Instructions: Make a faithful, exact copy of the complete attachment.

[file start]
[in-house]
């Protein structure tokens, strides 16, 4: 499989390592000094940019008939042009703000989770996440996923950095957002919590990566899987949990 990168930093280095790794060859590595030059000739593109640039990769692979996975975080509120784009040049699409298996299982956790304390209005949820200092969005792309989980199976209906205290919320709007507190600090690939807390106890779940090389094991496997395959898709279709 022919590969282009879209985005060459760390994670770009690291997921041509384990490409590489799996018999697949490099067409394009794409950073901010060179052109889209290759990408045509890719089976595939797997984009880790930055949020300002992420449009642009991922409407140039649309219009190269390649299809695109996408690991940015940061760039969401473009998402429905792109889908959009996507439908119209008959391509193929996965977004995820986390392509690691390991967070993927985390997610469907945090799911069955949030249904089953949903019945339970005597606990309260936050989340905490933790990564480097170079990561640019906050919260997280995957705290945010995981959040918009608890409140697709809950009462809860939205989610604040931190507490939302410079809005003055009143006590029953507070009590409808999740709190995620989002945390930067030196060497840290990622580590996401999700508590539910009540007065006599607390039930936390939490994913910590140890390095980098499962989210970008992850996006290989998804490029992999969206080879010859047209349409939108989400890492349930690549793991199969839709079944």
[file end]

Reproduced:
[in-house]
């Protein structure tokens, strides 16, 4: 499989390592000094940019008939042009703000989770996440996923950095957002919590990566899987949990 990168930093280095790794060859590595030059000739593109640039990769692979996975975080509120784009040049699409298996299982956790304390209005949820200092969005792309989980199976209906205290919320709007507190600090690939807390106890779940090389094991496997395959898709279709 022919590969282009879209985005060459760390994670770009690291997921041509384990490409590489799996018999697949490099067409394009794409950073901010060179052109889209290759990408045509890719089976595939797997984009880790930055949020300002992420449009642009991922409407140039649309219009190269390649299809695109996408690991940015940061760039969401473009998402429905792109889908959009996507439908119209008959391509193929996965977004995820986390392509690691390991967070993927985390997610469907945090799911069955949030249904089953949903019945339970005597606990309260936050989340905490933790990564480097170079990561640019906050919260997280995957705290945010995981959040918009608890409140697709809950009462809860939205989610604040931190507490939302410079809005003055009143006590029953507070009590409808999740709190995620989002945390930067030196060497840290990622580590996401999700508590539910009540007065006599607390039930936390939490994913910590140890390095980098499962989210970008992850996006290989998804490029992999969206080879010859047209349409939108989400890492349930690549793991199969839709079944």